interests us than what they are, then what they are is of no account whatever. For, as tailors' patterns, the Pastorals were distinctly failures! If a man looks like money, his moral nature is of no importance. If a picture suggests that it would look well over the new Sheraton sideboard, then the furniture dealer alone can estimate its value. If Pan's pipes look as though they are but reeds, then Pan's music is moonshine, and so forth.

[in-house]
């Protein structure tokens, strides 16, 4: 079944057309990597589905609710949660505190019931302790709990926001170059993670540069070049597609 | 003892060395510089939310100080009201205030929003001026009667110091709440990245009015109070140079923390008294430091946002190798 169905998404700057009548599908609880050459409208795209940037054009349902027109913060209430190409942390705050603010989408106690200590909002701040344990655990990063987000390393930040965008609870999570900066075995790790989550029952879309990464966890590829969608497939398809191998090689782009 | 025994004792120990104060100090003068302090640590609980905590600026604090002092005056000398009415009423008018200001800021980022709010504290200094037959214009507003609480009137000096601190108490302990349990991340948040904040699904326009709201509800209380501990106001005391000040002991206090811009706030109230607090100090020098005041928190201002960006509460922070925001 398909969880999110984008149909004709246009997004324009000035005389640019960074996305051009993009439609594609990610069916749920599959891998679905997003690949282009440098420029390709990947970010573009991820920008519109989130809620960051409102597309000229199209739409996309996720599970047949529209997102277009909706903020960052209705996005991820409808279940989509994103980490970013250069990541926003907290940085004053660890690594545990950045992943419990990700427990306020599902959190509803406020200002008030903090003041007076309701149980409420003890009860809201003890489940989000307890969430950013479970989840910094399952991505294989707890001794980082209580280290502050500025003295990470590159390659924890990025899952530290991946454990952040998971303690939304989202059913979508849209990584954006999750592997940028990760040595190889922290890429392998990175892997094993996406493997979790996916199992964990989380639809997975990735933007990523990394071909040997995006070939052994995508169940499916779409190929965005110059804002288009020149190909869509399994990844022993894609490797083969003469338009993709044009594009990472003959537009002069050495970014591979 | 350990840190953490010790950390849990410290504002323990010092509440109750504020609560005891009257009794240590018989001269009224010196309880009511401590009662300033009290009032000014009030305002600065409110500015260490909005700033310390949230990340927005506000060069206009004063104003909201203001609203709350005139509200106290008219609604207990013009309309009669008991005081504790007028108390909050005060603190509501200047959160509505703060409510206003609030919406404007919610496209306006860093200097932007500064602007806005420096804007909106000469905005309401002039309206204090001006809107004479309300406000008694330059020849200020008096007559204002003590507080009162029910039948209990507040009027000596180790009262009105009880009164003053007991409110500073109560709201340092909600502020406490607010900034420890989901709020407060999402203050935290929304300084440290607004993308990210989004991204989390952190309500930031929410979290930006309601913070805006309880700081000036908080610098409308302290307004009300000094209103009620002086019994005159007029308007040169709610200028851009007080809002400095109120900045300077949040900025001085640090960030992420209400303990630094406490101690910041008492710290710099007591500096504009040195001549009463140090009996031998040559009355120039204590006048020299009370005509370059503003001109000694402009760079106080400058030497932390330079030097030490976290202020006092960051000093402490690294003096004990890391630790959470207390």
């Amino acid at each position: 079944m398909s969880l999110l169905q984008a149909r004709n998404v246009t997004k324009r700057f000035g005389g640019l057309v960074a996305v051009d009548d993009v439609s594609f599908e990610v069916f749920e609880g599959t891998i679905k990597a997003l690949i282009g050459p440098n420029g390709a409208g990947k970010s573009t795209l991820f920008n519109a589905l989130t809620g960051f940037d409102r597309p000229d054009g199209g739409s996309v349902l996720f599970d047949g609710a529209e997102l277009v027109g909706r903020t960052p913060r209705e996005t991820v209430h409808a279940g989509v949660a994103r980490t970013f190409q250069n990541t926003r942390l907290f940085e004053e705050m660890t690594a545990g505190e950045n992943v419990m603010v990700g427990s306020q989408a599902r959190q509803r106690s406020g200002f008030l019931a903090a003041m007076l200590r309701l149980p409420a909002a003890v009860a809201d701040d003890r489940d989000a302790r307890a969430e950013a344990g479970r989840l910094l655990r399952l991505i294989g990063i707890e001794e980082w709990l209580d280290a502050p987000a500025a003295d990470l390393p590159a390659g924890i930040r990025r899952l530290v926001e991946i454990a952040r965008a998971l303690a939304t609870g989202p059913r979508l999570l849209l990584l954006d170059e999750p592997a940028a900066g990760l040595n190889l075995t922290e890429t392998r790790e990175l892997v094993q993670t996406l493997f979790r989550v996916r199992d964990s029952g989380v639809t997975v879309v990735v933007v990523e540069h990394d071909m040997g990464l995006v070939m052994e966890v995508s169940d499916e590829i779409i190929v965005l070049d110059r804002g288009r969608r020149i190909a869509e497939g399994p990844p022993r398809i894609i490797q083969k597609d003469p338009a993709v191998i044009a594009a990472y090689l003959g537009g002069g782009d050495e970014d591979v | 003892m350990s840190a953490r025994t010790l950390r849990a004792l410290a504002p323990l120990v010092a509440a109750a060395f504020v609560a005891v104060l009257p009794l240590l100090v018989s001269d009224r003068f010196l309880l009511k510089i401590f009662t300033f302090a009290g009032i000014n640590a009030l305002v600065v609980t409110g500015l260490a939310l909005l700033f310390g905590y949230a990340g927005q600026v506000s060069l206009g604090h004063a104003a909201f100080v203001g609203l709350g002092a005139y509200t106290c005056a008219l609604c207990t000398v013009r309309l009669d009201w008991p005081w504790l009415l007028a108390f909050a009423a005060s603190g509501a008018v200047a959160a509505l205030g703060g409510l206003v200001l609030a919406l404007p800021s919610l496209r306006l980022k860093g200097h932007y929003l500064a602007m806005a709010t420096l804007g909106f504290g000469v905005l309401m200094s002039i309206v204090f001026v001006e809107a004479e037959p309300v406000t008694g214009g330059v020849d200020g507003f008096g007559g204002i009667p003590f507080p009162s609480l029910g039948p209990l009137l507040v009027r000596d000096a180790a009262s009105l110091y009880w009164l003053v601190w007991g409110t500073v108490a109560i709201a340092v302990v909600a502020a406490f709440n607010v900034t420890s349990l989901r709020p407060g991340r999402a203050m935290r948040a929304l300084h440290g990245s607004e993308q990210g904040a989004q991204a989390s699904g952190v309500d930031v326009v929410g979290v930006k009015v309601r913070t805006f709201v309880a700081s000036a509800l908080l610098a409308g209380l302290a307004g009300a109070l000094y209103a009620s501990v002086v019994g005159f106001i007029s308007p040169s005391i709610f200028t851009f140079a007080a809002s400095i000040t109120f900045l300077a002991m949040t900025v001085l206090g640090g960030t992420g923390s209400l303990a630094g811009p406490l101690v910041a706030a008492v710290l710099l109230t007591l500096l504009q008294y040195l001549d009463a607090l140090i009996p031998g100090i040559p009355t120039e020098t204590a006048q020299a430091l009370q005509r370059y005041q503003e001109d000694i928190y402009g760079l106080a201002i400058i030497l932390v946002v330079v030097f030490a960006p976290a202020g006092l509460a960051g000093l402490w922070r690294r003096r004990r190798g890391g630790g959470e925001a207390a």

(ii.) Then there is the second great sub-division: those who judge by rule and plumb. For these, scholarship alone knows what is good, and intellect reigns supreme. Any one is eligible for the post of high-priest to this class, if only he despises Blake because he could not draw. In general he will measure Pan's excellence by the daily number of hours he practises his pipes and the expensiveness of the master who taught him. Blake's Pastorals will be condemned because they are different from all other wood-engraving; because he was such a master of his keen-edged chisel that he dared make it breathe and laugh and sing; because, instead of quoting authorities, he appeals to the instinctive feeling after beauty that lies